Central Bank employees join other strikers over budget austerity proposals

Lebanon's debt is over 150 percent of GDP, with a large amount of the budget going to debt servicing.
by TK Maloy

4 May 2019 | 15:54

Source: by Annahar

  • by TK Maloy
  • Source: Annahar
  • Last update: 4 May 2019 | 15:54

This photo shows Lebanon's Central Bank. (AFP Photo)

BEIRUT: Adding to the worker and pensioner strikes roiling the capital in the face of a proposed austerity budget by officials, the Central Bank workers have now also declared a general strike.

Though it began before the weekend, a source at the Bank said that workers still showed up at their desk on Friday out of professional devotion.

The source, noted that like any other Lebanese, BDL employees had housing, car, generator, child care, and other bills to meet and that any serious cut to their pay would make many of the workers unable to meet their bills.

Also, other than the usual one-off indemnity payment, the BDL staff don't have a pension, and any wage cuts would harm their ability to save for retirement.

According to Lebanese laws, the Central Bank is an independent entity paying its own bills in terms of salary and other costs; and like any other institution, they are feeling the bite of a failing economy, its employees say.

In the last year, the Central Bank's staff has also had their health insurance partially reduced.

A memo from the BDL staff Syndicate obtained by Annahar said any proposed cuts were a "violation to their rights.."

The employees of the Lebanese Central Bank's Syndicate also said in a statement all the employees of the Central Bank's branches attended an assembly in the main building in Beirut on May 4th and adopted the declaration of the open strike. And they "condemned the fierce attack against the Bank and its employees, which is against the local and international laws".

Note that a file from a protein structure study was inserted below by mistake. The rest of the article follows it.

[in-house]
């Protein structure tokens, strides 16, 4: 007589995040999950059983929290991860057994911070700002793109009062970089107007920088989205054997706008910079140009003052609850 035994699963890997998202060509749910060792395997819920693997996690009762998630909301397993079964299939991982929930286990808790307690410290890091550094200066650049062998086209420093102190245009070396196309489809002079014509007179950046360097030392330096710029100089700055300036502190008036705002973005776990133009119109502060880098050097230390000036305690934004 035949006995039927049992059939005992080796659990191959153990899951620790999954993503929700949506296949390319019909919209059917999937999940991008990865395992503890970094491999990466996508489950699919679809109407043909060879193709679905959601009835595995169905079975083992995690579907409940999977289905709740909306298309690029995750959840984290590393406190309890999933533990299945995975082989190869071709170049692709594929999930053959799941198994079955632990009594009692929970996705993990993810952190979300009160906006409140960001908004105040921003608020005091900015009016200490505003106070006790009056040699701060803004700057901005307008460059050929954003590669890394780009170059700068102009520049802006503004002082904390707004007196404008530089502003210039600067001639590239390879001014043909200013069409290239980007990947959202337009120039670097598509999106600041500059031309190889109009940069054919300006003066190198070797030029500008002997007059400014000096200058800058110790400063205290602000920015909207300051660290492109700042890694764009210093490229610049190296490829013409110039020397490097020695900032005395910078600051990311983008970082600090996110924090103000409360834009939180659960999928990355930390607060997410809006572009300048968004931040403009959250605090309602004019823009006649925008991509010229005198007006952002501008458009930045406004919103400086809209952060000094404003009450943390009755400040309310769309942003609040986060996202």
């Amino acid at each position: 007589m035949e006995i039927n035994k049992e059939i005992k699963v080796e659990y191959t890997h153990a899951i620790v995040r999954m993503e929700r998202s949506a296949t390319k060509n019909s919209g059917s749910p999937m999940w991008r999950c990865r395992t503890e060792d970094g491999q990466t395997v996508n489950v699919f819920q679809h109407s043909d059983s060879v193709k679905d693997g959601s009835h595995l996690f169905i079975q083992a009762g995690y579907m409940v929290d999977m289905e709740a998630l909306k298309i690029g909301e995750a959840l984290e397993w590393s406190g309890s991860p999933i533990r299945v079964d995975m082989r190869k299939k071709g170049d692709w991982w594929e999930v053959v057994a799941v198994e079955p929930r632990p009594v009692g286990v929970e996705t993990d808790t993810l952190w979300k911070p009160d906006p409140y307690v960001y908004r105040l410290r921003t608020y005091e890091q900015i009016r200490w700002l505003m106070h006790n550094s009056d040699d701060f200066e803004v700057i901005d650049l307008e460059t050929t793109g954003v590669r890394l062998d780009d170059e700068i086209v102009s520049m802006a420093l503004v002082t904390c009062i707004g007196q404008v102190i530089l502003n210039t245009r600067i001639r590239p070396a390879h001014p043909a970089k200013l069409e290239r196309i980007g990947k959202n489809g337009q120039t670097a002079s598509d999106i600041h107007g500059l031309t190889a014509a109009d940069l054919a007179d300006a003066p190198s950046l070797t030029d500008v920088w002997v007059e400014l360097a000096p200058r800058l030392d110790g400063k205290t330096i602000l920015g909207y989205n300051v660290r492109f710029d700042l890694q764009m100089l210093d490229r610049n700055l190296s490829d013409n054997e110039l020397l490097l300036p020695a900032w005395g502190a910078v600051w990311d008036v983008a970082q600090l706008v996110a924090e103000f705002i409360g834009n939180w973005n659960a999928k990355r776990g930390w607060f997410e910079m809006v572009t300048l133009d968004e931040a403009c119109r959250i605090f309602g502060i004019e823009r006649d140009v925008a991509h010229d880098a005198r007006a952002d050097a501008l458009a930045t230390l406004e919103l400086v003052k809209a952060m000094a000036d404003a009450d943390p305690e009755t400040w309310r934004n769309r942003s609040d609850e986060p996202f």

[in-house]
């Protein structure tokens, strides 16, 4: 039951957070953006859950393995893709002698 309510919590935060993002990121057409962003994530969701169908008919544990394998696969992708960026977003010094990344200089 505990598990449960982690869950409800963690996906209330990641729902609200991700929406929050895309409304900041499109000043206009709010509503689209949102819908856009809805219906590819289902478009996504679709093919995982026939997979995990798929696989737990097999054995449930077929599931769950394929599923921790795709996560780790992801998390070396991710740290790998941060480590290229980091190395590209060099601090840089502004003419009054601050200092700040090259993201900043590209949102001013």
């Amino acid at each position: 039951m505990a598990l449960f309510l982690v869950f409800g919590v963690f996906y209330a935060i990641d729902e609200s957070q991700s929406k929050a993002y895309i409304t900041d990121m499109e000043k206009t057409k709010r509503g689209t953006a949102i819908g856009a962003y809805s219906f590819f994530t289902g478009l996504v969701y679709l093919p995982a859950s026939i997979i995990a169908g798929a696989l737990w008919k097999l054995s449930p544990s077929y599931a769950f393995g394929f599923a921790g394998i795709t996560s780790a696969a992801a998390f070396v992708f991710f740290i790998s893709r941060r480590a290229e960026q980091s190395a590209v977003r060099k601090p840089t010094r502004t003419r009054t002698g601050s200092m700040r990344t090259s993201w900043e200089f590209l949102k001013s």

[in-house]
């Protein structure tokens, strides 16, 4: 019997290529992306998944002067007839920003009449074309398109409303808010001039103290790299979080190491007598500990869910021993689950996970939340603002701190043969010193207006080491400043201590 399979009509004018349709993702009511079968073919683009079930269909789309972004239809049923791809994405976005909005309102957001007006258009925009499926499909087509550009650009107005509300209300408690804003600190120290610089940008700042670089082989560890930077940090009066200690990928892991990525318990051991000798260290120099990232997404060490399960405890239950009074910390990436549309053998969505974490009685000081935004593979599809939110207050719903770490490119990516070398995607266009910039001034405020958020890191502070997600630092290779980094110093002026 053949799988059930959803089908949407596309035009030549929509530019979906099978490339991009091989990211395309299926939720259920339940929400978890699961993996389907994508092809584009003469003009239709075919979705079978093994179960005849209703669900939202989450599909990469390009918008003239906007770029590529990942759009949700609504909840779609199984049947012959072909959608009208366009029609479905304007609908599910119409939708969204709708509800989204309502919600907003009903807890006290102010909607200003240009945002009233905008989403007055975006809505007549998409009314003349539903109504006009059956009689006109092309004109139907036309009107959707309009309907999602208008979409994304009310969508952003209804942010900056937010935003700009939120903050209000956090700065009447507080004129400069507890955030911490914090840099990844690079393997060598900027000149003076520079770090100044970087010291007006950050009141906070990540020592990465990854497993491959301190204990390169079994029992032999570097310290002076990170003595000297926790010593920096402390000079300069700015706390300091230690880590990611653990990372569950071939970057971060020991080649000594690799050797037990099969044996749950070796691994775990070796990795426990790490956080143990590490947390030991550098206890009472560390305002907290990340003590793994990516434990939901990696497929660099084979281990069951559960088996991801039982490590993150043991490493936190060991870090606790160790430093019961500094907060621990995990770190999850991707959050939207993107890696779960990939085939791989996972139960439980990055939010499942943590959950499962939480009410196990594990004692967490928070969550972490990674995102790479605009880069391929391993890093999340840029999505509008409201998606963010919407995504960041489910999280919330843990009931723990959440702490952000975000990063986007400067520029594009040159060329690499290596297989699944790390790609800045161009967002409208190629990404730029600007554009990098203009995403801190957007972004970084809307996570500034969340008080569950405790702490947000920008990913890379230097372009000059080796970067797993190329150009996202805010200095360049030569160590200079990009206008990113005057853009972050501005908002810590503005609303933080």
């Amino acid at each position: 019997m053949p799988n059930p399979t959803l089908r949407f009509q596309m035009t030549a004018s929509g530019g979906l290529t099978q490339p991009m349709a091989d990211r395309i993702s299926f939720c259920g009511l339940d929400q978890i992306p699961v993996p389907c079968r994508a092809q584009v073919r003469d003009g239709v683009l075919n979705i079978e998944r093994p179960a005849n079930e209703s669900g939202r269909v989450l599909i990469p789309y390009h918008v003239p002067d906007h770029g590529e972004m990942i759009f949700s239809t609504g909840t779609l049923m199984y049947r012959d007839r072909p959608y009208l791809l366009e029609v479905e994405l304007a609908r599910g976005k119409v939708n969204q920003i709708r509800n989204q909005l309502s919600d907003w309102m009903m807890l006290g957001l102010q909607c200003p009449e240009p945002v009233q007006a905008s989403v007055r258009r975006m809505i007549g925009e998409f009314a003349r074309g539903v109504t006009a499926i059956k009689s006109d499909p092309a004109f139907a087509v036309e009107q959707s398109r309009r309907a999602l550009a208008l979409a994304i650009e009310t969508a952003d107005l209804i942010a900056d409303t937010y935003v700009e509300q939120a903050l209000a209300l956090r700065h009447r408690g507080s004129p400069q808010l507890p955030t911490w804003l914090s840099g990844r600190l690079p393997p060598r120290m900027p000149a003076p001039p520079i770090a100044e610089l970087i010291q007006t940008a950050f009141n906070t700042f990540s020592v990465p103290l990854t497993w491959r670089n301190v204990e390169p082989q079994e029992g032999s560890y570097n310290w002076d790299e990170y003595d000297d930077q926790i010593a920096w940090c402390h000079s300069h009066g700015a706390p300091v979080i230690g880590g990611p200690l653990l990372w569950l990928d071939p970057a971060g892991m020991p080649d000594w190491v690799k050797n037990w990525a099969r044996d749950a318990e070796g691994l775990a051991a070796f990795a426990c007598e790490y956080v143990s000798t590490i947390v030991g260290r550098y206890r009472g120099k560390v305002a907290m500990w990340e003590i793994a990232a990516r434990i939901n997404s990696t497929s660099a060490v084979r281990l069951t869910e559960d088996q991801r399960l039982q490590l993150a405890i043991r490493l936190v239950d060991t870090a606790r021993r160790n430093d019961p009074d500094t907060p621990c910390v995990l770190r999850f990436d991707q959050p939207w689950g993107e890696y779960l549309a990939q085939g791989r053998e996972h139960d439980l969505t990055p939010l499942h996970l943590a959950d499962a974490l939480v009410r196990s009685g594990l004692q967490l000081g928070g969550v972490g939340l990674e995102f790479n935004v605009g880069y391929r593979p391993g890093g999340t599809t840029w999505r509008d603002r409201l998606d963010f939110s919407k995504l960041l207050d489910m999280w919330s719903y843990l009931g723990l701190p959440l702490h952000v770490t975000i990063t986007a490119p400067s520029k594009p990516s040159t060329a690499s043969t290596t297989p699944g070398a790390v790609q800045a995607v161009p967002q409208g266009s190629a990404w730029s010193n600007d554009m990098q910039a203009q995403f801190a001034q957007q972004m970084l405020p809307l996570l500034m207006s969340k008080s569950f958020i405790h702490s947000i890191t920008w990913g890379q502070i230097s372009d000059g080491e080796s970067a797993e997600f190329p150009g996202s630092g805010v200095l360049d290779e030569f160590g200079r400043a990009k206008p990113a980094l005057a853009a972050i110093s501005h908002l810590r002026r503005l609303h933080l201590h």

In its statement, the syndicate "held the authorities responsible for the paralysis that will affect the labor movement in the country, which is in full coordination with the General Labor Union and all trade unions affected by the actions intended to be implemented that deprive them of their rights."

The employee syndicate added on Saturday that the open-ended strike was in place until government budget makers reversed any tentative "unfair" decisions.

The syndicate said in its statement, that it would take action to the "fullest extent" in order to stop any proposed cuts.

Some observers have noted that the overall political chess game is to bring the Central Bank under the control of the Ministry of Finance even further making it a piggy bank for the government; Annahar has been unable to confirm this.

The Federal government of Lebanon is effectively broke.

Street protest are slated to grow.

Just this week, Military pensioners also marched, blocking the Port of Beirut and the Central Bank entrances in protest to proposed pension cuts. 

Tuesday, the General Confederation of Lebanese Workers, one the larger union organizations in the country declared a strike with allied civil servant unions also going on strike Thursday through Saturday.

The strike by the Confederation of Lebanese Workers and other unions is taking place throughout the country, though there have been no reports of unrest or violence thus far.

Lebanon's debt is over 150 percent of GDP, with a large amount of the budget going to debt servicing.

All this week, through to Sunday, officials are meeting on possible radical austerity measures to the Lebanese budget.

Prime Minister Saad Hariri said earlier this month that "we must reduce public spending to avoid a crisis," while Finance Minister Ali Hassan Khalil predicted a deficit of less than 9 percent of GDP compared to 11 percent in 2018 if certain measures are implemented.

The deficit is distinct from the debt.

Both officials warned of "wide reductions" and harsh austerity measures, the likes of which have never been seen across Lebanon's history.

Some of the measures include a 50 percent reduction in the salaries and allowances of MPs, ministers, and the President, as well as an undetermined reduction in the salaries of their retired colleagues.

A three-year civil service hiring-suspension is also on the books, with employment to resume at a rate of half the number of those who retired during that period.

Other measures include a reduction of the annual paid leave from 20 to 15 days, a three percent cut to the pensions of retired military personnel including cuts to medical and social aid, the abolishment of early retirements, and a cap on other forms of compensation and the suspension of additional salaries.

A large upcoming protest is planned of unemployed Lebanese.

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Georgi Azar contributed to this article.

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